Army veteran Sam Rhodes helps fellow veterans with post-traumatic stress disorder through his nonprofit, Warrior Outreach. The 20-acre horse ranch in Georgia teaches veterans and their families how to ride and to care for horses and also serves as a quiet retreat for soldiers stationed at Fort Benning.
Finding opportunities requires research, networking and an open mind, Grant Cardone writes. "Opportunity can literally be right where you are but you're blind to it," he writes.
A book due in 1938 was returned to the Attleboro Public Library in Massachusetts this week. "The Young Lady at Home" by T.S. Arthur was found when a man was helping clean his friend's basement.
Prioritize some top results instead of leaving goals ambiguous, write Craig Hickman and Kirsten Blakemore. If you're a manager, hold people accountable to these preferred tasks to help them stay motivated and engaged with the organization.
To connect with more people on social media, first establish a specific goal for your efforts and narrow your platforms to one or two, advises Marietta Gentles Crawford. Add value through open-ended questions and relevant shares.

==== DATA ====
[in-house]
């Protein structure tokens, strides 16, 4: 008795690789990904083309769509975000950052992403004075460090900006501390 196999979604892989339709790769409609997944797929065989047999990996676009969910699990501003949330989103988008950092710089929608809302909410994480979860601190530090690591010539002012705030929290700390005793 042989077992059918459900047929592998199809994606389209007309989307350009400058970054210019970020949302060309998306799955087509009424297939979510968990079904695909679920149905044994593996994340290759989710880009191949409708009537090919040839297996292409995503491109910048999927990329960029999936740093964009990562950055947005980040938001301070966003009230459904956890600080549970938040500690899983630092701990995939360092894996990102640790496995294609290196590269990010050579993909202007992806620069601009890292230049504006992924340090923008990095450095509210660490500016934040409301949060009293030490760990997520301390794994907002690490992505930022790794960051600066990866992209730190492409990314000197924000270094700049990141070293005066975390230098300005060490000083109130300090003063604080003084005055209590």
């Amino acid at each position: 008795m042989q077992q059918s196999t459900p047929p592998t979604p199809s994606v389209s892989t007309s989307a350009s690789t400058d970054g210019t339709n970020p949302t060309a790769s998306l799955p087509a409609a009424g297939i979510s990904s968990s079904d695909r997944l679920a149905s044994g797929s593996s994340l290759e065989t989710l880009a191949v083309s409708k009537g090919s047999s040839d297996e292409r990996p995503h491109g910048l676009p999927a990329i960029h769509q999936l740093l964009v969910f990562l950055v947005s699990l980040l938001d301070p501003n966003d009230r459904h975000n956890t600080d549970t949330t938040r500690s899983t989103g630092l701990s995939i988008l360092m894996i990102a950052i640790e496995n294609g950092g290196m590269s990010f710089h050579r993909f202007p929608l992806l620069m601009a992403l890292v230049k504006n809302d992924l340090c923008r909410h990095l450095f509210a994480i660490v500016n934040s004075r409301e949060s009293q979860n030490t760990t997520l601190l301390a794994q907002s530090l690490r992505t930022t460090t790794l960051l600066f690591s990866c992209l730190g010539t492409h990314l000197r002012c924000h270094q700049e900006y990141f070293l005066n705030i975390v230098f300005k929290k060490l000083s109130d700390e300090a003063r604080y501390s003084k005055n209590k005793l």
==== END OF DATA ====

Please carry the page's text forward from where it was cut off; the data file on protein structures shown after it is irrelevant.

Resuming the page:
Accepting that perfection is impossible is one of the most important steps to building resilience, Lauren Ruef writes. Maintain the belief that you can outgrow shortcomings through hard work and appreciate processes instead of just results, she advises.
A strong initial salary offer to a prospective employee might prevent a counteroffer and makes the person feel valued, says Andrew Challenger of Challenger, Gray & Christmas. Benefits such as flexible scheduling, telecommuting and stock options also help candidates feel "like they are winning in the salary negotiation," Challenger says.
A California bill to stop companies from asking job candidates about criminal convictions has been submitted for a signature or veto from Gov. Jerry Brown. The "ban the box" bill would let employers do a background check after they extend a conditional job offer, ensuring applicants are considered without judgment based on criminal history.
Even if you picture your workplace as an impenetrable jungle of cliques and politics, it's important to make a good faith effort to get to know your coworkers, writes Jane Burnett. As long as you don't lose yourself or become a pushover in an effort to make others like you, your time getting to know coworkers will be well spent, Burnett writes.
Don't be concerned that asking others to double-check your work makes you look unconfident, especially if you're sending important emails or working on a project with many little steps involved. It's wise to know when the importance of a task calls for another set of eyes to ensure no mistakes have been made, writes Richard Moy.
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